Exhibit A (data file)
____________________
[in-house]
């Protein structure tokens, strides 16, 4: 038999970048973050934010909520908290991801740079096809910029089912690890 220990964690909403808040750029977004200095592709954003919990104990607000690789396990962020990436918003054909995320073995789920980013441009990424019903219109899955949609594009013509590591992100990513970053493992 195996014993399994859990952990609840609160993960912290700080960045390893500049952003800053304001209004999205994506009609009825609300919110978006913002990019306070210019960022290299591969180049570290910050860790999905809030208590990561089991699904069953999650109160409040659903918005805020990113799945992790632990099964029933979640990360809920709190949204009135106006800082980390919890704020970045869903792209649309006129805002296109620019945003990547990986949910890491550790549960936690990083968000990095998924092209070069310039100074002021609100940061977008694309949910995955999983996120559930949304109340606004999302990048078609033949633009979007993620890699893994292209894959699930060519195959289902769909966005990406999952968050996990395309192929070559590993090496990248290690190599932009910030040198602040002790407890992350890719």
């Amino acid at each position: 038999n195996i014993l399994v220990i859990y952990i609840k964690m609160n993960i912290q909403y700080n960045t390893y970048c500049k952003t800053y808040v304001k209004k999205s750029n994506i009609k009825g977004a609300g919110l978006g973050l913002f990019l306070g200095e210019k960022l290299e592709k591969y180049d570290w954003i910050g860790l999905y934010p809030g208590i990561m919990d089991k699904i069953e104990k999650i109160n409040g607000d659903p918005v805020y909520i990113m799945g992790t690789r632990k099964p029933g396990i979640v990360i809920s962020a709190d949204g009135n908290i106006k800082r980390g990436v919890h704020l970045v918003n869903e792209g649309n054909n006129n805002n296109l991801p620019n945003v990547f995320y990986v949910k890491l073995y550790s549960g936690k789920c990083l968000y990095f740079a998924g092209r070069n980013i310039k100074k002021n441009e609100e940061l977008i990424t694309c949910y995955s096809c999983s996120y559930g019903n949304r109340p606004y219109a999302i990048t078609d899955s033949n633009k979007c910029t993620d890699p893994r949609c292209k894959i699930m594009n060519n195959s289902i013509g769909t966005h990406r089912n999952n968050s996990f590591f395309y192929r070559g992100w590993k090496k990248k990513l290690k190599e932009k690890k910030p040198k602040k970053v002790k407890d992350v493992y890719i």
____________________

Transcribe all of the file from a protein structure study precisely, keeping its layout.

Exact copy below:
[in-house]
């Protein structure tokens, strides 16, 4: 038999970048973050934010909520908290991801740079096809910029089912690890 220990964690909403808040750029977004200095592709954003919990104990607000690789396990962020990436918003054909995320073995789920980013441009990424019903219109899955949609594009013509590591992100990513970053493992 195996014993399994859990952990609840609160993960912290700080960045390893500049952003800053304001209004999205994506009609009825609300919110978006913002990019306070210019960022290299591969180049570290910050860790999905809030208590990561089991699904069953999650109160409040659903918005805020990113799945992790632990099964029933979640990360809920709190949204009135106006800082980390919890704020970045869903792209649309006129805002296109620019945003990547990986949910890491550790549960936690990083968000990095998924092209070069310039100074002021609100940061977008694309949910995955999983996120559930949304109340606004999302990048078609033949633009979007993620890699893994292209894959699930060519195959289902769909966005990406999952968050996990395309192929070559590993090496990248290690190599932009910030040198602040002790407890992350890719």
């Amino acid at each position: 038999n195996i014993l399994v220990i859990y952990i609840k964690m609160n993960i912290q909403y700080n960045t390893y970048c500049k952003t800053y808040v304001k209004k999205s750029n994506i009609k009825g977004a609300g919110l978006g973050l913002f990019l306070g200095e210019k960022l290299e592709k591969y180049d570290w954003i910050g860790l999905y934010p809030g208590i990561m919990d089991k699904i069953e104990k999650i109160n409040g607000d659903p918005v805020y909520i990113m799945g992790t690789r632990k099964p029933g396990i979640v990360i809920s962020a709190d949204g009135n908290i106006k800082r980390g990436v919890h704020l970045v918003n869903e792209g649309n054909n006129n805002n296109l991801p620019n945003v990547f995320y990986v949910k890491l073995y550790s549960g936690k789920c990083l968000y990095f740079a998924g092209r070069n980013i310039k100074k002021n441009e609100e940061l977008i990424t694309c949910y995955s096809c999983s996120y559930g019903n949304r109340p606004y219109a999302i990048t078609d899955s033949n633009k979007c910029t993620d890699p893994r949609c292209k894959i699930m594009n060519n195959s289902i013509g769909t966005h990406r089912n999952n968050s996990f590591f395309y192929r070559g992100w590993k090496k990248k990513l290690k190599e932009k690890k910030p040198k602040k970053v002790k407890d992350v493992y890719i």